The following four-minute video debuted at Parent Orientation, with the text taken from Mr. Dunham’s “One-of-a-Kind and of One Mind” address to parents.
There isn’t one parent here who doesn’t want the fruits of classical Christian education listed in the video for your child:
We are of one mind here, which is why we are here. As Petra parents:
– we’re finished with academic education that doesn’t contribute to a student’s physical, emotional, and spiritual experience;
– we’re done with curriculum that does not teach the biblical story of creation, fall, redemption, and consummation, tying all subjects together and giving them meaning;
-we’re through fighting trial-and-error educational progressivism, test-driven curricula, and no particular moral end in mind.
Instead, we’re of one mind in pursuing this one-of-a-kind classical Christian education as our desired means to the best of ends for our kids. We intend for them to engage with the best books, impassioned teachers, and most beautiful school culture possible.
Prior to the school year’s start, our staff invested good and profitable time learning and preparing to cultivate in our students four key faculties of flourishing, as presented by Academic Dean Sam Koenen:
1) Attentiveness. We become what we behold because we are worshiping beings. 2 Corinthians 3:18 describes this reality: “And we all, with unveiled face, beholding the glory of the Lord, are being transformed into the same image from one degree of glory to another. For this comes from the Lord who is the Spirit.” We want to call our kids to study with rigor, defined as “being able to pay close and extended attention to that which is studied.”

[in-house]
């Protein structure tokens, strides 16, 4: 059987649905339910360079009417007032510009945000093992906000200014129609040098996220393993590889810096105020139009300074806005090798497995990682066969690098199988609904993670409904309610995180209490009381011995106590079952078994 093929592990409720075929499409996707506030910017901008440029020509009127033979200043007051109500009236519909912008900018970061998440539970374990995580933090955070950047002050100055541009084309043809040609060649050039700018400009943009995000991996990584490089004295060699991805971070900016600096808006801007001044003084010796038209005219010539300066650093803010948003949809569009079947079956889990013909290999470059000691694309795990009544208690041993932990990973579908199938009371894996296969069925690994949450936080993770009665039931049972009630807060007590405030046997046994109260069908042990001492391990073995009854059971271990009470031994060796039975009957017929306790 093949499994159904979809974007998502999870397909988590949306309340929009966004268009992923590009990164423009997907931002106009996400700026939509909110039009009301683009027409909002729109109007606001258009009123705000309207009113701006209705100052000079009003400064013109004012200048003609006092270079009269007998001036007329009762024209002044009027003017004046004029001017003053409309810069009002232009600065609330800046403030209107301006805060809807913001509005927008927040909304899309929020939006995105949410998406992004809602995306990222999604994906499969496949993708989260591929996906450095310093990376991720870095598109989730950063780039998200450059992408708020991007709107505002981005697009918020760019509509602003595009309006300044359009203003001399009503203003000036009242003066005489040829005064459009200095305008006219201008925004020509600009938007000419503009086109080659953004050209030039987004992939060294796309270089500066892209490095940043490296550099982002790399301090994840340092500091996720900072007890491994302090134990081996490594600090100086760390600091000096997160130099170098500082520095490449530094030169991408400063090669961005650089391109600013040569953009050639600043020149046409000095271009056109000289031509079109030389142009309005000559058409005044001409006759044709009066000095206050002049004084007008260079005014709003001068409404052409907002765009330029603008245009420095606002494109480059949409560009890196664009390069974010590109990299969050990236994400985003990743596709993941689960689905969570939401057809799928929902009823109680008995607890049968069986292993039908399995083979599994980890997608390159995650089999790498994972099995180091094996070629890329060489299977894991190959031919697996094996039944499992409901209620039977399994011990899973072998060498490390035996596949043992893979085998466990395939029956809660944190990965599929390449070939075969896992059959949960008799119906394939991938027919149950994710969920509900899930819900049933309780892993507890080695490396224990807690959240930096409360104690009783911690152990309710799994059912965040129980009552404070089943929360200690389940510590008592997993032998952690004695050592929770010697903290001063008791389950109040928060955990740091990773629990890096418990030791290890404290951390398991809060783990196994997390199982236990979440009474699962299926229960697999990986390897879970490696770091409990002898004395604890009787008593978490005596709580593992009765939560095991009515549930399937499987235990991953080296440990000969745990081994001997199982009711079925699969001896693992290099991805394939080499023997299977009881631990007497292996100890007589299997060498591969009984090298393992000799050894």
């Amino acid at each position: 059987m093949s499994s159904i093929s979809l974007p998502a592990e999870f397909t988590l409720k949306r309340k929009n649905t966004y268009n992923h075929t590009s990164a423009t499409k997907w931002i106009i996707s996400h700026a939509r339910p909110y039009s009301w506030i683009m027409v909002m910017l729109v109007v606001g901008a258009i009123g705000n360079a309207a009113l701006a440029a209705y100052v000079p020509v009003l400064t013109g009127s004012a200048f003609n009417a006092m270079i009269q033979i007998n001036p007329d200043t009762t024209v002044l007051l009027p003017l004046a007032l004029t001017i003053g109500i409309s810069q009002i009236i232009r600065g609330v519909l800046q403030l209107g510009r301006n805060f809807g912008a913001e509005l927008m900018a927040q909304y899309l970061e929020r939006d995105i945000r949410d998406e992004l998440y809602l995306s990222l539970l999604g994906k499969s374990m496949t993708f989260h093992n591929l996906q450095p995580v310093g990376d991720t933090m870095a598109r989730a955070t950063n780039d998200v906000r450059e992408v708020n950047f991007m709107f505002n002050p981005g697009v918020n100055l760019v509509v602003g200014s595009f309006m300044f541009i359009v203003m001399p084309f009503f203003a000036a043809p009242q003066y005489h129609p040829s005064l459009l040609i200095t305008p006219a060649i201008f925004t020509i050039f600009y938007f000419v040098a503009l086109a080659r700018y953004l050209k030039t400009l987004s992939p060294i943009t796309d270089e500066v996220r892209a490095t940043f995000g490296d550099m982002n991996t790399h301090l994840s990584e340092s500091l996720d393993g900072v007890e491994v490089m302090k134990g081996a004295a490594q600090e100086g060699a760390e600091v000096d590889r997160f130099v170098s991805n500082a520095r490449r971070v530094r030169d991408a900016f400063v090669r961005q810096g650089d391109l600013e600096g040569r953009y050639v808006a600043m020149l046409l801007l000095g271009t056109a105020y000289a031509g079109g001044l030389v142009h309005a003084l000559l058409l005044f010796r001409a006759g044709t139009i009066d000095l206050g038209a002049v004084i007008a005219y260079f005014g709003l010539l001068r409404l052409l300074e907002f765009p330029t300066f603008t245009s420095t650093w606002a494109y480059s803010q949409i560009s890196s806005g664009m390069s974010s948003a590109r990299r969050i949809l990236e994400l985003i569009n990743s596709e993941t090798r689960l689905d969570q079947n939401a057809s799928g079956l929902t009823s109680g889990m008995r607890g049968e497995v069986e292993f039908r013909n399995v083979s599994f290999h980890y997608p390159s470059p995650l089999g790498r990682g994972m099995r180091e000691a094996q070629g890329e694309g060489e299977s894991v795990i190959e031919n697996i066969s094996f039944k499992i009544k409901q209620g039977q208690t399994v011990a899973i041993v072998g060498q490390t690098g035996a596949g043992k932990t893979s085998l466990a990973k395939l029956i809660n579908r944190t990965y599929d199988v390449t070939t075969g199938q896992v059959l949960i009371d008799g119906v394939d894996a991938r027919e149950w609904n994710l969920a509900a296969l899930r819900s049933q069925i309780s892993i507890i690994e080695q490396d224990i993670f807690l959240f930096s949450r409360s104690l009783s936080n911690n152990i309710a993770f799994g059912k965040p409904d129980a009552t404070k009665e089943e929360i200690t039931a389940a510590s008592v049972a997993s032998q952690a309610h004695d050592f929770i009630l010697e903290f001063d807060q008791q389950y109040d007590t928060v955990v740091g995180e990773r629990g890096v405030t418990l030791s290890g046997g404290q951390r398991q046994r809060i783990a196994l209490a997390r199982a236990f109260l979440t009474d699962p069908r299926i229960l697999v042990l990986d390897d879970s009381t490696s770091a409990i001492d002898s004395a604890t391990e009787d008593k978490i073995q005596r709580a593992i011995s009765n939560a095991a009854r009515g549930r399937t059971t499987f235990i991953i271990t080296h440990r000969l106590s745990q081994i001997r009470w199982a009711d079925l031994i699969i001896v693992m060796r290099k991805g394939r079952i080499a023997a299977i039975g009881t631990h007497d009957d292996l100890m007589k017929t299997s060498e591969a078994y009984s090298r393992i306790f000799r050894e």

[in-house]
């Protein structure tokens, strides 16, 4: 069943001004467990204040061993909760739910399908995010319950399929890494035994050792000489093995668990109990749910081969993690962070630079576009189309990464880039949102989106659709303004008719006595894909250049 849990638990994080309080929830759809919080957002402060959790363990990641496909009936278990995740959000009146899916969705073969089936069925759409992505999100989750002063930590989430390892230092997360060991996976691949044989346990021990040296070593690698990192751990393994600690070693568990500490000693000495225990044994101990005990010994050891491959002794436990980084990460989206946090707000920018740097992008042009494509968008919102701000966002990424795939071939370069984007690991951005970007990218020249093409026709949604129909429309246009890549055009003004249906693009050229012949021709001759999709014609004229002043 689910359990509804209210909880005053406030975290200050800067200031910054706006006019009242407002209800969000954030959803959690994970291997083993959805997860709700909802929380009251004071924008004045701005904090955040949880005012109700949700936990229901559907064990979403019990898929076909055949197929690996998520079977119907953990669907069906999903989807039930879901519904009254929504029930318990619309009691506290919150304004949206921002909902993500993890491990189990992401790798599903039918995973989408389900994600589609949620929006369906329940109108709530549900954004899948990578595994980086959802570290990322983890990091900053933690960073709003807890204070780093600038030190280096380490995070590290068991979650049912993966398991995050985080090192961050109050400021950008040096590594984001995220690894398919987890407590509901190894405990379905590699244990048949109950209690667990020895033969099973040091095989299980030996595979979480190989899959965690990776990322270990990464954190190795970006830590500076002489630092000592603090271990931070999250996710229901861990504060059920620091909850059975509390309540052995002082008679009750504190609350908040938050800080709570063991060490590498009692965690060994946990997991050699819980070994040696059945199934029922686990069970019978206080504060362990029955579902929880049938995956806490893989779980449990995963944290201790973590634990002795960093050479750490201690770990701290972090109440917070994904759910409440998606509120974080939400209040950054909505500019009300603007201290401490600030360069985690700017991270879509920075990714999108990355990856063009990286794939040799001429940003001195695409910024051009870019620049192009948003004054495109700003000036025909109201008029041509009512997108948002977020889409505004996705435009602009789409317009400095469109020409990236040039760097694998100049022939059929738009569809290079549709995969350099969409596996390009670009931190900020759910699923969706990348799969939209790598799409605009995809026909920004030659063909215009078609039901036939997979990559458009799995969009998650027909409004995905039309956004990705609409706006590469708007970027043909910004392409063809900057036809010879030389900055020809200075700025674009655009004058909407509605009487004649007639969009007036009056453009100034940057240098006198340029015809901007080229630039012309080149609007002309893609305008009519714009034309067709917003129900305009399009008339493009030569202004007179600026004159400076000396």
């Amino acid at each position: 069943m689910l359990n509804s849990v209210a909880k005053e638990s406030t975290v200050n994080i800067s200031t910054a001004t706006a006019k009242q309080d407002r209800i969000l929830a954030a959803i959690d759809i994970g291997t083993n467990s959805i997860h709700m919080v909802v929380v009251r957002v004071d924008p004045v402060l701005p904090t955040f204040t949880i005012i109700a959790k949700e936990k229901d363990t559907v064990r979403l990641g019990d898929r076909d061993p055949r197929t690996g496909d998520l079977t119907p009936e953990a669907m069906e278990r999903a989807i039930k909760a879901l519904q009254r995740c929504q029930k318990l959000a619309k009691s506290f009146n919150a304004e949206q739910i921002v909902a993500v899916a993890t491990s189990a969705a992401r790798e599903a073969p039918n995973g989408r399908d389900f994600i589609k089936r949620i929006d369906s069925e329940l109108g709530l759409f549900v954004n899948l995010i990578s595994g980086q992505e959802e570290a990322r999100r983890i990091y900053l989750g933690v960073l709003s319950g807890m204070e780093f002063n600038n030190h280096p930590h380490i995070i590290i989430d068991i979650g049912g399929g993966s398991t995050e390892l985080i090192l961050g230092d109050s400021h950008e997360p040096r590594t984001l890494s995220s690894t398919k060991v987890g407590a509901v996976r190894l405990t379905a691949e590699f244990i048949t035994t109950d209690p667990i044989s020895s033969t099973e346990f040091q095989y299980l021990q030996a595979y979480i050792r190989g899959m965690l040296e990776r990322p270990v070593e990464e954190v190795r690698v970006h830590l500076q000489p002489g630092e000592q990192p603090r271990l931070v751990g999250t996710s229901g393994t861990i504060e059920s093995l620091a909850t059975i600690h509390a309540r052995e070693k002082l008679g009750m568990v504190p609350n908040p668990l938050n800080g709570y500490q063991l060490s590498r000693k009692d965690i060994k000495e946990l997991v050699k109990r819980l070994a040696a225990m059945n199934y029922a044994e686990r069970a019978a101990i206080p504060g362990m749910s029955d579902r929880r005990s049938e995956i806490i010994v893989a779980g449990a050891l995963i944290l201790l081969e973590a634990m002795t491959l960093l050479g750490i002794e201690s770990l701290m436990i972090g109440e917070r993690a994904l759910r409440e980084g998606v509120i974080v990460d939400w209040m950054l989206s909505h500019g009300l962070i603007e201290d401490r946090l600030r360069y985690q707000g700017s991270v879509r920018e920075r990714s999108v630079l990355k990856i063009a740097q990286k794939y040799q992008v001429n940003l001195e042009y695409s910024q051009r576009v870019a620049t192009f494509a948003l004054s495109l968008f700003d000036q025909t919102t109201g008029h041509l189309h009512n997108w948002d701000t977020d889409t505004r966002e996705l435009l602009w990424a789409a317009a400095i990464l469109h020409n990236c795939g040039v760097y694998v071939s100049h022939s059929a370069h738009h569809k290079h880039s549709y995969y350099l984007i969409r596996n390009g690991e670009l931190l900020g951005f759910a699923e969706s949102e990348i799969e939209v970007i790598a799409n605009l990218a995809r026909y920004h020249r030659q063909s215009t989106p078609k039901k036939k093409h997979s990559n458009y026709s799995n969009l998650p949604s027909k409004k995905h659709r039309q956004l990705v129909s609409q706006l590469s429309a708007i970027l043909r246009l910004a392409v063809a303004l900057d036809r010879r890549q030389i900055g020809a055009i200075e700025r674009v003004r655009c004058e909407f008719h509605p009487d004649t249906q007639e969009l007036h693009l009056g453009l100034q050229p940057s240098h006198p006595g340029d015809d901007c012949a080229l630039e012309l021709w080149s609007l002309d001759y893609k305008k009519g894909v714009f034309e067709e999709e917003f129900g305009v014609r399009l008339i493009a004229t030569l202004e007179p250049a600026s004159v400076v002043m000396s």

2) Memory. The ability of students to access what they have learned in the past so they know how to live in the present is crucial to their success. Memory has always been an essential attribute of God’s people (consider the theme of Deuteronomy: “remember, remember, remember”), and is therefore an important element of our curriculum and pedagogy.
3) Imitation. We are made in the image of God and are called to act as he does – in imitation of the truth, goodness, and beauty of his word and his work in the world. How do students learn this at school? Through our teachers, who do not just handle our curriculum; they are our curriculum.
4) Harmony. Helping students recognize and resolve discord in their character is important for helping them do the same in resolving discord in the world. To learn to love and live at peace with God, man, and themselves is how human flourishing happens.
Ours is a one-of-a-kind education, and we want to be of one mind concerning it. We invite you to get informed, to stay involved, and to pray for our little school as we seek to instill these four characteristics in your students – not only for themselves, but for the flourishing of humanity and the renown of Jesus the Christ.
The following is an excerpt from Mr. Dunham’s opening message, “Clinging to Calling: Vocation for the Here and Now,” at this week’s Faculty & Staff Orientation.